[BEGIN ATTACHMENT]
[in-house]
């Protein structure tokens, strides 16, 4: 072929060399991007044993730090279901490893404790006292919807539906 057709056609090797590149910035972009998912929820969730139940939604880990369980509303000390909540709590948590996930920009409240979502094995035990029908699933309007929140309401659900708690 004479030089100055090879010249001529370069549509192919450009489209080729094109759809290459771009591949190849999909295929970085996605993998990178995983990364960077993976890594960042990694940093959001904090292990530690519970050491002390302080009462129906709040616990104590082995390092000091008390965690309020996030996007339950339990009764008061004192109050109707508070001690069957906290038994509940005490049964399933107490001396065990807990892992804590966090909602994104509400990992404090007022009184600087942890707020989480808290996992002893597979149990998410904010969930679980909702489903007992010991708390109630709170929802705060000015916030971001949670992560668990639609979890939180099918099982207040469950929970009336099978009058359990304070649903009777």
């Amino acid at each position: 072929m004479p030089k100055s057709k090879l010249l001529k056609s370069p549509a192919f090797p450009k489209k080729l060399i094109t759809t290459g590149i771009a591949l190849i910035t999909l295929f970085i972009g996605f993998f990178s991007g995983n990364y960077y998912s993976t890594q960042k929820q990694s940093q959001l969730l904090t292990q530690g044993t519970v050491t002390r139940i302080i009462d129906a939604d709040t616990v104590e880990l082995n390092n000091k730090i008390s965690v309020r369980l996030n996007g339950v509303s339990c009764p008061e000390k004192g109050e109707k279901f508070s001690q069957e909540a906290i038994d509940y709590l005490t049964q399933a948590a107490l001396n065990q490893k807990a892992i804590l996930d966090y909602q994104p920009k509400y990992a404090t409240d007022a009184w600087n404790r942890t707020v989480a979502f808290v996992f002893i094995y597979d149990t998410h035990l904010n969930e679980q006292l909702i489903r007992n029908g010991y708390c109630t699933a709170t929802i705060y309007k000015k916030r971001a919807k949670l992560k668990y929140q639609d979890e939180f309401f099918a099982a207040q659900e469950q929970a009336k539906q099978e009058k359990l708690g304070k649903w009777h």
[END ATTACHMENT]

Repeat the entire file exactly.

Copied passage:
[in-house]
């Protein structure tokens, strides 16, 4: 072929060399991007044993730090279901490893404790006292919807539906 057709056609090797590149910035972009998912929820969730139940939604880990369980509303000390909540709590948590996930920009409240979502094995035990029908699933309007929140309401659900708690 004479030089100055090879010249001529370069549509192919450009489209080729094109759809290459771009591949190849999909295929970085996605993998990178995983990364960077993976890594960042990694940093959001904090292990530690519970050491002390302080009462129906709040616990104590082995390092000091008390965690309020996030996007339950339990009764008061004192109050109707508070001690069957906290038994509940005490049964399933107490001396065990807990892992804590966090909602994104509400990992404090007022009184600087942890707020989480808290996992002893597979149990998410904010969930679980909702489903007992010991708390109630709170929802705060000015916030971001949670992560668990639609979890939180099918099982207040469950929970009336099978009058359990304070649903009777």
């Amino acid at each position: 072929m004479p030089k100055s057709k090879l010249l001529k056609s370069p549509a192919f090797p450009k489209k080729l060399i094109t759809t290459g590149i771009a591949l190849i910035t999909l295929f970085i972009g996605f993998f990178s991007g995983n990364y960077y998912s993976t890594q960042k929820q990694s940093q959001l969730l904090t292990q530690g044993t519970v050491t002390r139940i302080i009462d129906a939604d709040t616990v104590e880990l082995n390092n000091k730090i008390s965690v309020r369980l996030n996007g339950v509303s339990c009764p008061e000390k004192g109050e109707k279901f508070s001690q069957e909540a906290i038994d509940y709590l005490t049964q399933a948590a107490l001396n065990q490893k807990a892992i804590l996930d966090y909602q994104p920009k509400y990992a404090t409240d007022a009184w600087n404790r942890t707020v989480a979502f808290v996992f002893i094995y597979d149990t998410h035990l904010n969930e679980q006292l909702i489903r007992n029908g010991y708390c109630t699933a709170t929802i705060y309007k000015k916030r971001a919807k949670l992560k668990y929140q639609d979890e939180f309401f099918a099982a207040q659900e469950q929970a009336k539906q099978e009058k359990l708690g304070k649903w009777h």